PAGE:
A Picasso Dora Maar painting from 1939, with a dramatic back story to its provenance, will be the highlight of Christie’s May Impressionist and Modern sale in New York:
On May 15, Christie’s will offer Femme assise, robe bleue by Pablo Picasso as a highlight of its Impressionist and Modern Art Evening Sale (Estimate: $35,000,000-50,000,000). Painted on 25 October 1939, Femme assise, robe bleue is a searing portrait of Picasso’s lover, Dora Maar. Painted on the artist’s birthday just after the beginning of the World War II, the work is filled with the unique character, distortions and tension that mark Picasso’s greatest portraits of Dora; at the same time, there is a tender sensuality present in the organic, curvaceous forms of the face which provides some insight into their relationship. This picture was formerly owned by G. David Thompson, to whom the great curator and art historian Alfred H. Barr, Jr. referred as, ‘one of the great collectors of the art of our time.’ (A.H. Barr, Jr., ‘Foreword’, auction catalogue, Parke-Bernet, New York, 1966, n.p.).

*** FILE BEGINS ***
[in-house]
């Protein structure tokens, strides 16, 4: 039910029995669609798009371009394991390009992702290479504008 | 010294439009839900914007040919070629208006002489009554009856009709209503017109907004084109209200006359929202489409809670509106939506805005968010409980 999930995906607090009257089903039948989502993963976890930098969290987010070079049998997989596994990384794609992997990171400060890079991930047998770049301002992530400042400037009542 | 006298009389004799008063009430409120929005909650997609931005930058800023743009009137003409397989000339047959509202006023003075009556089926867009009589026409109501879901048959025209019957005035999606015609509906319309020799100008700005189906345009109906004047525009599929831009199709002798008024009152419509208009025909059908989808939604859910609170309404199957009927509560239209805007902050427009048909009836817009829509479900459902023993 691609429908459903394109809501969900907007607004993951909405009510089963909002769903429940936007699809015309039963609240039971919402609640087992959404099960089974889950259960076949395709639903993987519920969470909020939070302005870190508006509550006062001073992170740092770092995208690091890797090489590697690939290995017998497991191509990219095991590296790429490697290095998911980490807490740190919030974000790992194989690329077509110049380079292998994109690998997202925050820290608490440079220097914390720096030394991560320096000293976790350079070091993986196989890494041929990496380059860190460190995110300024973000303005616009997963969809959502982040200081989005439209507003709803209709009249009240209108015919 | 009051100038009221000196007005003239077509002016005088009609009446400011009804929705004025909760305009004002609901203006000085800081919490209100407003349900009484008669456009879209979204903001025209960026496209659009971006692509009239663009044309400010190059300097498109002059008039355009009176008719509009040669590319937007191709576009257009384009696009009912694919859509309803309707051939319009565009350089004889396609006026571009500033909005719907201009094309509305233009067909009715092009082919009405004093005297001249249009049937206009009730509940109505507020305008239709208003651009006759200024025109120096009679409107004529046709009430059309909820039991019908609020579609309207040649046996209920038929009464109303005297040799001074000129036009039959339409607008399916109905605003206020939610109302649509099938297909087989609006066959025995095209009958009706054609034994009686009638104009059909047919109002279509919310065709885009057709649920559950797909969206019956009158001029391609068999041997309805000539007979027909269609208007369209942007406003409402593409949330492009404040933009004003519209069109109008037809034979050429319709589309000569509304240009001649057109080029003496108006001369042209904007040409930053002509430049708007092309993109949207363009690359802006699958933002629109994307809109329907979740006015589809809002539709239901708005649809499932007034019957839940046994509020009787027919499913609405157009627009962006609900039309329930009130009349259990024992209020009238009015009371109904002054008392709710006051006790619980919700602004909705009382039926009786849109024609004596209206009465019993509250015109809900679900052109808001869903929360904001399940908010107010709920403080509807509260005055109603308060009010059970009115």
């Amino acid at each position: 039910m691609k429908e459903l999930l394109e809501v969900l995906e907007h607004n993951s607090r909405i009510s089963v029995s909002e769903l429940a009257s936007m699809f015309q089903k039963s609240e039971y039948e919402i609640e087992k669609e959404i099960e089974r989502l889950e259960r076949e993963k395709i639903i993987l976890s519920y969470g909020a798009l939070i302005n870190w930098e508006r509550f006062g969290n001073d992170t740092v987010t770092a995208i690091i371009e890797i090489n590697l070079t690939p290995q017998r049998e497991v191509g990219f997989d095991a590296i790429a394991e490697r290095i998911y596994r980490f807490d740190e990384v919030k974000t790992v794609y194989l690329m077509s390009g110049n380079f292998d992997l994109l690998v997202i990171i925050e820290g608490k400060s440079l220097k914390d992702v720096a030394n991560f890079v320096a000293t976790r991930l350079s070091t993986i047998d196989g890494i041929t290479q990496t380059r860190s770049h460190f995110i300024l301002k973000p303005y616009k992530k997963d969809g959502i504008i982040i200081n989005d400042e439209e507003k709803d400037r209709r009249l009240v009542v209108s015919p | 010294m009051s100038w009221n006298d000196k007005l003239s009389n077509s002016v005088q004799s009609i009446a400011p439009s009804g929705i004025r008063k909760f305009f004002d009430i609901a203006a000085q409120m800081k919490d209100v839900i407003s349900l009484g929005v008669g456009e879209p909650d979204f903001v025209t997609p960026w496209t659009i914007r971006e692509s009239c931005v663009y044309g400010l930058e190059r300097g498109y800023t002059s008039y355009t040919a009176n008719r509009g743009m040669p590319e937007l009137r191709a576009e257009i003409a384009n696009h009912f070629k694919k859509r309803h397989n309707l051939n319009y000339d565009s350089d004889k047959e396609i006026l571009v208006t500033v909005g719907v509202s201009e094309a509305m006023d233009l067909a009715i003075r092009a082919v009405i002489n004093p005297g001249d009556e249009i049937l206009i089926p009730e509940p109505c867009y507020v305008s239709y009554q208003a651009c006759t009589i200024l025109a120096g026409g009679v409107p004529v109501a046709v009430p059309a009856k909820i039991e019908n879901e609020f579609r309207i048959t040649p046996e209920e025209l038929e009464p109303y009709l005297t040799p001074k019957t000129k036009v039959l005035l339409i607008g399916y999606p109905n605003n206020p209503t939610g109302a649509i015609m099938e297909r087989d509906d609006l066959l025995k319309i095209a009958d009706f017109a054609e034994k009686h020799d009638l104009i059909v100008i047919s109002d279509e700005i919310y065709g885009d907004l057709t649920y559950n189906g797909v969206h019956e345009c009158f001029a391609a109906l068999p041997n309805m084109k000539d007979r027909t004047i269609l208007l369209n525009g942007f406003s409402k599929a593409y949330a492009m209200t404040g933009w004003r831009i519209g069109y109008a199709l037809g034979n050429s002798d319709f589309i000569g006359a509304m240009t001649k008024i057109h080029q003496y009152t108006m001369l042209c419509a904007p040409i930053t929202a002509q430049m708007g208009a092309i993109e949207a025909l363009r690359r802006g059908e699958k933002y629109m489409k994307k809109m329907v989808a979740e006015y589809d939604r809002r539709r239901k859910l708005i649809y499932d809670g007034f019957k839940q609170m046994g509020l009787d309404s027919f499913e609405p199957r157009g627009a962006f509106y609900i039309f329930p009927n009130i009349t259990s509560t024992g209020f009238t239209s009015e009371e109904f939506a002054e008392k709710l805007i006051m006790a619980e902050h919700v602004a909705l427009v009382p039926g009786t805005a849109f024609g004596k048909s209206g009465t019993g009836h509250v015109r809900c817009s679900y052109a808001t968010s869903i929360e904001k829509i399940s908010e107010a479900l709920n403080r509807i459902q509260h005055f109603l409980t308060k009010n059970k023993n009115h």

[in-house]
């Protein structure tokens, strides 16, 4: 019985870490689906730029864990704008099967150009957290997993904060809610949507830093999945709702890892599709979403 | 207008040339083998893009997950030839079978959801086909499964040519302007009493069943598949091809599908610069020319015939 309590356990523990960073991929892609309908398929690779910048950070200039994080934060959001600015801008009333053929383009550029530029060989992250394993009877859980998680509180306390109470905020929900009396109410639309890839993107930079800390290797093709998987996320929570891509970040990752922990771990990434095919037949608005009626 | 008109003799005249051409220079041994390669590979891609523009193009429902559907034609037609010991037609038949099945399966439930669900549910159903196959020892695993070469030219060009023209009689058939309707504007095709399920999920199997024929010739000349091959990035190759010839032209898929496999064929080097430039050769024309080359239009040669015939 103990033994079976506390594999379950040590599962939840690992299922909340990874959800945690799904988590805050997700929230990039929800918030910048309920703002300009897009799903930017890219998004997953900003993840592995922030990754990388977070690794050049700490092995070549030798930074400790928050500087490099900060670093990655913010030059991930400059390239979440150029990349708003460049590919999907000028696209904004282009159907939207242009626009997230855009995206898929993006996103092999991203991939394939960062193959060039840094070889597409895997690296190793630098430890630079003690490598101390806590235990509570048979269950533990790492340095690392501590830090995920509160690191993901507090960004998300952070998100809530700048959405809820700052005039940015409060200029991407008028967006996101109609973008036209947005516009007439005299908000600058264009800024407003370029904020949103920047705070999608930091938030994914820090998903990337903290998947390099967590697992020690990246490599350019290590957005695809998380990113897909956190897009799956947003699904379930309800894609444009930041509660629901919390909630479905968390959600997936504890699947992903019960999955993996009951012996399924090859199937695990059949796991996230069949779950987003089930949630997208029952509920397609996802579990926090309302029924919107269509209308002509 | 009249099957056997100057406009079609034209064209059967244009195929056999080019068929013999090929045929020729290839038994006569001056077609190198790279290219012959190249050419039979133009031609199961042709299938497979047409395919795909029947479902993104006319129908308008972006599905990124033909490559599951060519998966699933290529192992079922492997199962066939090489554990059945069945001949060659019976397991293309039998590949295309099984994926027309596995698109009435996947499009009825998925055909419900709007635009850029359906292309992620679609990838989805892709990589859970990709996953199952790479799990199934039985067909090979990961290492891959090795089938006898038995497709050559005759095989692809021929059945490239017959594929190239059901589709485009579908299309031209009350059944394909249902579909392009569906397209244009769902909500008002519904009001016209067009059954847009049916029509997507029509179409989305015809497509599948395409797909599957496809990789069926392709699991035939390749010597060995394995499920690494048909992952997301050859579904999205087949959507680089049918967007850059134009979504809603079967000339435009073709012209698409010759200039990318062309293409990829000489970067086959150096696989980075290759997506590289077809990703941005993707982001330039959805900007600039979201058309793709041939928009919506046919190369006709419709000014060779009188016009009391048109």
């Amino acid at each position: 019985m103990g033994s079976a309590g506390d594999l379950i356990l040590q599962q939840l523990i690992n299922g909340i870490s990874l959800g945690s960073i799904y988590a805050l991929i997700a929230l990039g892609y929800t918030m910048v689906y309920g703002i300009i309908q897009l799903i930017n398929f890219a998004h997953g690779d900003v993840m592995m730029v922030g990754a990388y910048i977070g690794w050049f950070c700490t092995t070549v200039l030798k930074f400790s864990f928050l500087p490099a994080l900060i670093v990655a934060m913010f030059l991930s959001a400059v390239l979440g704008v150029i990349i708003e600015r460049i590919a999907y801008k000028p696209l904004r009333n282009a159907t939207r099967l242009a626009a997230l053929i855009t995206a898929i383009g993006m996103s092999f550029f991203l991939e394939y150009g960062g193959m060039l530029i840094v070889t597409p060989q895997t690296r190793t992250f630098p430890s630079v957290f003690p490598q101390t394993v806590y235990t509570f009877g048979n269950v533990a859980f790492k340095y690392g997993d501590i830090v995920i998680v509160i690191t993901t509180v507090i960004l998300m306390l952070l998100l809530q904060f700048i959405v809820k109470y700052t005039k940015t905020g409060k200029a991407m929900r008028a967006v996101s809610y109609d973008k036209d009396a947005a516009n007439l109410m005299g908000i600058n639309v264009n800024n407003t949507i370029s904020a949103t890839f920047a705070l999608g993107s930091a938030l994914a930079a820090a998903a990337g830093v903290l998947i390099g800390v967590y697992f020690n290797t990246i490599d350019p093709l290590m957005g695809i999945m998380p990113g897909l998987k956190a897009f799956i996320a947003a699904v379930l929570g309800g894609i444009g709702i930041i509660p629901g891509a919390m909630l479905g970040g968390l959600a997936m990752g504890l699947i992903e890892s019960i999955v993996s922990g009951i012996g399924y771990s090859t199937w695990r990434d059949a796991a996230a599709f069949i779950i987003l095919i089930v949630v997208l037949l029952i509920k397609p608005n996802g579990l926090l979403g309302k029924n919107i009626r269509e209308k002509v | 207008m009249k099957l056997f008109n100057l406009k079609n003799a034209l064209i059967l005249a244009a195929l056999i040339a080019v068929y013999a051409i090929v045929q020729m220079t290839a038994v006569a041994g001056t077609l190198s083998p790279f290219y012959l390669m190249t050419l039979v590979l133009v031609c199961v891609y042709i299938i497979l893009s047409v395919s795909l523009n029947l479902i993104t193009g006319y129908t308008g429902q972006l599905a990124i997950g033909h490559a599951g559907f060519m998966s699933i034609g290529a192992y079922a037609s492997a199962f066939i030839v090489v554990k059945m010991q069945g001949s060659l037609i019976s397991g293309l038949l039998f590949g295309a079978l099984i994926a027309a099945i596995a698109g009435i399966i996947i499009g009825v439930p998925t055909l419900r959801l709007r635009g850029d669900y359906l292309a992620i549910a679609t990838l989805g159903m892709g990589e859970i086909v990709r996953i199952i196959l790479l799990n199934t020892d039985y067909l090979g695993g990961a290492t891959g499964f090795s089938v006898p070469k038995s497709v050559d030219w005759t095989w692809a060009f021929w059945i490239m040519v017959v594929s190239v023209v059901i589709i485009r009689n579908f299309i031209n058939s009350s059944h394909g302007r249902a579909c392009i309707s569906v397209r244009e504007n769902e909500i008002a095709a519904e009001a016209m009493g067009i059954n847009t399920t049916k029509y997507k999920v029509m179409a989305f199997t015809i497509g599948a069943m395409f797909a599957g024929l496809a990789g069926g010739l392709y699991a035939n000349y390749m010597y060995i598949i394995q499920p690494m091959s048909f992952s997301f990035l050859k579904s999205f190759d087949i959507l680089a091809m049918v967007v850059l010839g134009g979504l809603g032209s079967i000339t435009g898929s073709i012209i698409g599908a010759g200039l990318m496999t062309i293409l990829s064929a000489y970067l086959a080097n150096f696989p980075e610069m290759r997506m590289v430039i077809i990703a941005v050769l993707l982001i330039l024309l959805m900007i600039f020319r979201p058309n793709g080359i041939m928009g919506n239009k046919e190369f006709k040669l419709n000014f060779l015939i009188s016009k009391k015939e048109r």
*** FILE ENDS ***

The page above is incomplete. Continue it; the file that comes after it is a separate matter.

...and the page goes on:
Francis Outred, Chairman and Head of Post-War and Contemporary Art, EMERI continued: “Femme assise, robe bleue is a timeless icon of artist and muse which speaks to collectors across the centuries and continents. Coming from a major European collection, the picture holds within it an incredible story. It originally belonged to Picasso’s dealer, Paul Rosenberg but was confiscated in 1940 soon after its creation. Later in the War it was intended to be transported to Germany but was famously intercepted and captured by members of the French Resistance, an event immortalised, albeit in fictional form, in the 1966 movie The Train, starring Burt Lancaster and Jeanne Moreau. In real life, one of the people who helped to sabotage the National Socialists’ attempt to remove countless artworks from France towards the end of the war was in fact Alexandre Rosenberg. The son of Paul Rosenberg, he had enlisted with the Free French Forces after the invasion of France in 1940. The painting was subsequently owned by the Pittsburgh steel magnate and legendary collector, George David Thompson, from whose collection many works now grace the walls of museums in the United States and Europe.”